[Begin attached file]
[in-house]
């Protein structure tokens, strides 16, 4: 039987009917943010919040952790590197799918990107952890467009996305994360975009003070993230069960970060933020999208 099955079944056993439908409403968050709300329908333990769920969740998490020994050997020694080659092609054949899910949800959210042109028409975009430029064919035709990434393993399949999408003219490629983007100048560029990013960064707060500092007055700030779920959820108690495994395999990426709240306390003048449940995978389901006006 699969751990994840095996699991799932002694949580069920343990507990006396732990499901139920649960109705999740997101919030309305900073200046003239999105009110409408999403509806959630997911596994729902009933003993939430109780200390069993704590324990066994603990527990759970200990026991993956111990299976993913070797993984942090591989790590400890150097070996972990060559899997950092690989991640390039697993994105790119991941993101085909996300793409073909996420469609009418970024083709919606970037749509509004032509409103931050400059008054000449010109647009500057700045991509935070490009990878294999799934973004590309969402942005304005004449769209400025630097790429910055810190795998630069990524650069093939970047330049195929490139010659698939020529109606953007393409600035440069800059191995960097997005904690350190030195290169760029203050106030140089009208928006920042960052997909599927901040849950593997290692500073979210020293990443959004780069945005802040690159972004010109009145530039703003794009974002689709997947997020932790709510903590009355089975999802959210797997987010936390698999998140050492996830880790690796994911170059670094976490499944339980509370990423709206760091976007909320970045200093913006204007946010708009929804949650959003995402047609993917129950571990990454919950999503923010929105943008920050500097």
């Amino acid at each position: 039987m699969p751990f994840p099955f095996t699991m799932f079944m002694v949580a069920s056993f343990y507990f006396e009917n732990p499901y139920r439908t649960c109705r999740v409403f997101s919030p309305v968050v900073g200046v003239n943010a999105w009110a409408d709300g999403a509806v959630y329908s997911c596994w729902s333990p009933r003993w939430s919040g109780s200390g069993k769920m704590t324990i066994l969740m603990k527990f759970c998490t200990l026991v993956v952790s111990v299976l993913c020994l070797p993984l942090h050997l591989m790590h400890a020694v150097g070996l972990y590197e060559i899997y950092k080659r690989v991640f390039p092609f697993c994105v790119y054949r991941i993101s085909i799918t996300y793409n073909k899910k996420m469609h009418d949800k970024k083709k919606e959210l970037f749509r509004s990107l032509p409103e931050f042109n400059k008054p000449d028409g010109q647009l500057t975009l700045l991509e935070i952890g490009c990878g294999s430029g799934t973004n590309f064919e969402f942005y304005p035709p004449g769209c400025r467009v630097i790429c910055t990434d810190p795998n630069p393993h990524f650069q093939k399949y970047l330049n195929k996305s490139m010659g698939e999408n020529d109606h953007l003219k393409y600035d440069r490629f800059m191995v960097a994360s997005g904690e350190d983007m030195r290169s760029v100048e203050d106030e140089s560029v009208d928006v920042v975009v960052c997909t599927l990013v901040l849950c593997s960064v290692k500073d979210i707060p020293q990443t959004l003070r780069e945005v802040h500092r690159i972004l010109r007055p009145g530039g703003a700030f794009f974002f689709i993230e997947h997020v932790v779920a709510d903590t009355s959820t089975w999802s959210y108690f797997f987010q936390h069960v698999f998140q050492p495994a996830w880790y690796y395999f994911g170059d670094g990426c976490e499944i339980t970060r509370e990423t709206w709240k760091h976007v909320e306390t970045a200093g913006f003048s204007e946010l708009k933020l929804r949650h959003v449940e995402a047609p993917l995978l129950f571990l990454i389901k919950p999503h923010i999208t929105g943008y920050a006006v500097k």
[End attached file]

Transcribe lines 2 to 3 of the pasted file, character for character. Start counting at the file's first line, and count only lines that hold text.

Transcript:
């Protein structure tokens, strides 16, 4: 039987009917943010919040952790590197799918990107952890467009996305994360975009003070993230069960970060933020999208 099955079944056993439908409403968050709300329908333990769920969740998490020994050997020694080659092609054949899910949800959210042109028409975009430029064919035709990434393993399949999408003219490629983007100048560029990013960064707060500092007055700030779920959820108690495994395999990426709240306390003048449940995978389901006006 699969751990994840095996699991799932002694949580069920343990507990006396732990499901139920649960109705999740997101919030309305900073200046003239999105009110409408999403509806959630997911596994729902009933003993939430109780200390069993704590324990066994603990527990759970200990026991993956111990299976993913070797993984942090591989790590400890150097070996972990060559899997950092690989991640390039697993994105790119991941993101085909996300793409073909996420469609009418970024083709919606970037749509509004032509409103931050400059008054000449010109647009500057700045991509935070490009990878294999799934973004590309969402942005304005004449769209400025630097790429910055810190795998630069990524650069093939970047330049195929490139010659698939020529109606953007393409600035440069800059191995960097997005904690350190030195290169760029203050106030140089009208928006920042960052997909599927901040849950593997290692500073979210020293990443959004780069945005802040690159972004010109009145530039703003794009974002689709997947997020932790709510903590009355089975999802959210797997987010936390698999998140050492996830880790690796994911170059670094976490499944339980509370990423709206760091976007909320970045200093913006204007946010708009929804949650959003995402047609993917129950571990990454919950999503923010929105943008920050500097």
């Amino acid at each position: 039987m699969p751990f994840p099955f095996t699991m799932f079944m002694v949580a069920s056993f343990y507990f006396e009917n732990p499901y139920r439908t649960c109705r999740v409403f997101s919030p309305v968050v900073g200046v003239n943010a999105w009110a409408d709300g999403a509806v959630y329908s997911c596994w729902s333990p009933r003993w939430s919040g109780s200390g069993k769920m704590t324990i066994l969740m603990k527990f759970c998490t200990l026991v993956v952790s111990v299976l993913c020994l070797p993984l942090h050997l591989m790590h400890a020694v150097g070996l972990y590197e060559i899997y950092k080659r690989v991640f390039p092609f697993c994105v790119y054949r991941i993101s085909i799918t996300y793409n073909k899910k996420m469609h009418d949800k970024k083709k919606e959210l970037f749509r509004s990107l032509p409103e931050f042109n400059k008054p000449d028409g010109q647009l500057t975009l700045l991509e935070i952890g490009c990878g294999s430029g799934t973004n590309f064919e969402f942005y304005p035709p004449g769209c400025r467009v630097i790429c910055t990434d810190p795998n630069p393993h990524f650069q093939k399949y970047l330049n195929k996305s490139m010659g698939e999408n020529d109606h953007l003219k393409y600035d440069r490629f800059m191995v960097a994360s997005g904690e350190d983007m030195r290169s760029v100048e203050d106030e140089s560029v009208d928006v920042v975009v960052c997909t599927l990013v901040l849950c593997s960064v290692k500073d979210i707060p020293q990443t959004l003070r780069e945005v802040h500092r690159i972004l010109r007055p009145g530039g703003a700030f794009f974002f689709i993230e997947h997020v932790v779920a709510d903590t009355s959820t089975w999802s959210y108690f797997f987010q936390h069960v698999f998140q050492p495994a996830w880790y690796y395999f994911g170059d670094g990426c976490e499944i339980t970060r509370e990423t709206w709240k760091h976007v909320e306390t970045a200093g913006f003048s204007e946010l708009k933020l929804r949650h959003v449940e995402a047609p993917l995978l129950f571990l990454i389901k919950p999503h923010i999208t929105g943008y920050a006006v500097k």